Founding Fathers, Founding Villains: The New Liberal Originalism
September 28, 2012
As soon as there was a Constitution, fights about its meaning began. In 1792 Fisher Ames, representing the first district of Massachusetts in the first U.S. House of Representatives, complained about a tendency of Congress:
We hear, incessantly, from the old foes of the Constitution, ‘this is unconstitutional, and that is;’ and indeed, what is not? . . . If the Constitution is what they affect to think it, their former opposition to such a nonentity was improper. I wish they would administer it a little more in conformity to their first creed.Ames was ridiculing the minority in Congress for having abandoned a position he considered idiotic—they’d claimed during the ratification debates that the Constitution made Congress a tyranny—for an equally idiotic contrary: now they claimed the same document limited federal power so strictly that Congress couldn’t do anything. “Antis,” Ames called them, short for “antifederalists.” He saw them as a “party of ‘no,’” to use a current phrase, and their constant appeals to constitutional restraints as spurious. It was rank antifederalism by other means.
Some students of the period wouldn’t agree with Ames. The Constitution, amended after ratification, wasn’t, in fact, the same document that the antifederalists had feared was tyrannical. Yet while the amendments can seem paramount to us—they’re what many people today seem to mean when they refer to the Constitution—the minority in the first Congress rarely resorted to them. James Madison, chief author of the Bill of Rights, was at the time still committed to federal sovereignty, and where antifederalists had hoped for amendments preserving state rights, Madison was careful to focus the amendments, as much as he could, on individual rights instead.
So to oppose federal activism, the minority in the first Congress looked to the Constitution’s main body. Nowhere, they said, did it empower the Congress to pursue big projects that the majority, associated with President Washington’s administration, believed were critical to establishing American nationhood. In the debate over forming a central bank—a favorite project of the first treasury secretary, Alexander Hamilton—Madison himself began questioning the powerful, wide-ranging national authority that he, Hamilton, and others had recently tried to build into the federal government. Soon Madison was leading his former antifederalist opponents in condemning the bank as unconstitutional. Congress’s power to create one, he said, is not enumerated in the document.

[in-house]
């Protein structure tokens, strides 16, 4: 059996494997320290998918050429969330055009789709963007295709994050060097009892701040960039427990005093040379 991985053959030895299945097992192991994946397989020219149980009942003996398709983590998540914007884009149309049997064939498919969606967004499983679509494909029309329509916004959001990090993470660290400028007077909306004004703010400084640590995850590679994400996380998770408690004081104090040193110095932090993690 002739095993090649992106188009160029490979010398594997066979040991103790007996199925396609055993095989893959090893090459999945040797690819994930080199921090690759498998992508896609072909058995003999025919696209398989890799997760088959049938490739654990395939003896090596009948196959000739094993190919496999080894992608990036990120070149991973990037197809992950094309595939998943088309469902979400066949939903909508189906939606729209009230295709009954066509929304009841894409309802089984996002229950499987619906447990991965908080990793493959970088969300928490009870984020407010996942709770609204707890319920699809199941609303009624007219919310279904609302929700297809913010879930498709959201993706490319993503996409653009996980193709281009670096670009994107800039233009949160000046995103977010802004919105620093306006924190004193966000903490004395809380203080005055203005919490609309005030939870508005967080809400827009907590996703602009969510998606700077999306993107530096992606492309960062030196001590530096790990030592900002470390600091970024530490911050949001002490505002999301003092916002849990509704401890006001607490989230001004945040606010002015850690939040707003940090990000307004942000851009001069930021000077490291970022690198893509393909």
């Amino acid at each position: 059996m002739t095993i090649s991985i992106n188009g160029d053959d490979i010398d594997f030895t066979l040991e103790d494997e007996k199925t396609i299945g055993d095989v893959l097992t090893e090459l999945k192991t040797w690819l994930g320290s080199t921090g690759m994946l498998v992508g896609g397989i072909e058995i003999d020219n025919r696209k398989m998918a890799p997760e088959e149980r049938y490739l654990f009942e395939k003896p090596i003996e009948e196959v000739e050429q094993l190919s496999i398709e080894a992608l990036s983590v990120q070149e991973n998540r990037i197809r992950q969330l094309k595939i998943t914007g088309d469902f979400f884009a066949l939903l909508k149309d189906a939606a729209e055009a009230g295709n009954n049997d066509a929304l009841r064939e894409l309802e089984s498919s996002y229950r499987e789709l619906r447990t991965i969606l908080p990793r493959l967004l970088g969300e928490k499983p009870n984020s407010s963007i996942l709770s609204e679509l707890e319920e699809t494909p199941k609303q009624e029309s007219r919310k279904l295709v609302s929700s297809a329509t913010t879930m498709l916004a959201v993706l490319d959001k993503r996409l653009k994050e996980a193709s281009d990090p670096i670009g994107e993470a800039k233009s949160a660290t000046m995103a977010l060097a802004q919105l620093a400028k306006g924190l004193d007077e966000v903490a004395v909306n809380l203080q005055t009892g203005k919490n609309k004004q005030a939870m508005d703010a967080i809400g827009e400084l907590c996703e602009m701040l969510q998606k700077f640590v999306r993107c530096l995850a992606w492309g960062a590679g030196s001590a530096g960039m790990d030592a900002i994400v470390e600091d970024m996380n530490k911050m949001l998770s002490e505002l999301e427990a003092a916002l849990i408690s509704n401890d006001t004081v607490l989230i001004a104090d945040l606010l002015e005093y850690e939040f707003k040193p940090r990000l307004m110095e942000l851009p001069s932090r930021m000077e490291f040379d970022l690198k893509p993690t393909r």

Hamilton, speaking in Congress through Ames and other allies, responded with an argument enshrined today as an elemental principle in an elemental dispute. While there is no explicit provision in the Constitution empowering Congress to charter a bank, the powers explicitly granted—in this case to borrow, tax, and coin money—naturally imply other, un-enumerated powers “necessary and proper” to exercising the enumerated ones. Otherwise government would be not limited but paralyzed, Hamilton believed, and, absurdly so, by government itself.
Madison had believed the same thing only months earlier. In the amendments debate he’d said, “There must necessarily be admitted powers by implication, unless the constitution descended to recount every minutiae.” But now he feared where Hamilton was taking the doctrine. Madison, Jefferson, and others began full-scale resistance, based on what they claimed was a strict and literal reading of the Constitution.
To many conservatives, it’s axiomatic that there are no unenumerated powers, but many unenumerated restraints.
Hence a banal dichotomy that has long marked the relationship between our day-to-day politics and our founding history. Modern liberals, drawing on Hamilton’s more expansive reading, have traditionally appealed to a living Constitution. They see the necessary-and-proper clause, the reference to the nation’s general welfare, the power to regulate interstate commerce, and the post–Civil War amendments as supporting the big, federal social programs of the twentieth century and protecting rights that were at one time not enforceable by invoking the Constitution, such as the right to early-term abortion and the right to nondiscrimination on the basis of race in buying goods and services. Conservatives have traditionally appealed to the narrower reading that Madison put forth when opposing the bank. They prefer the founders’ Constitution to the later amendments, argue for strictly literal readings of all amendments, cite the Tenth Amendment reserving for the states or the people all powers not granted the federal government, and criticize any federal policy relying on a power or protection not explicitly set out in the document.
The dichotomy rang loudly in conservative Supreme Court judges’ review of the Affordable Care Act. Regarding the act’s provision compelling citizens to purchase health insurance or pay a penalty, Justice Anthony Kennedy asked where the limits to the commerce clause lay. If a law doesn’t possess, within its own mechanisms, a way of limiting its effect to the case it addresses, it might unleash an infinite lawmaking power, the definition of tyranny, destructive of liberties that the Constitution is meant to protect. Less abstractly, Justice Antonin Scalia asked hypothetically whether the federal government might now compel a citizen to buy broccoli.
Conservatives of various kinds have long believed that the Constitution was intended first and foremost to do two interrelated things: limit Congress’s power to regulate society; and promote individual liberty over social equality. Liberals have long had to argue against—have even, Fisher Ames–like, mocked as a disingenuous idiocy—the philosophy that some on both sides call “originalism.”…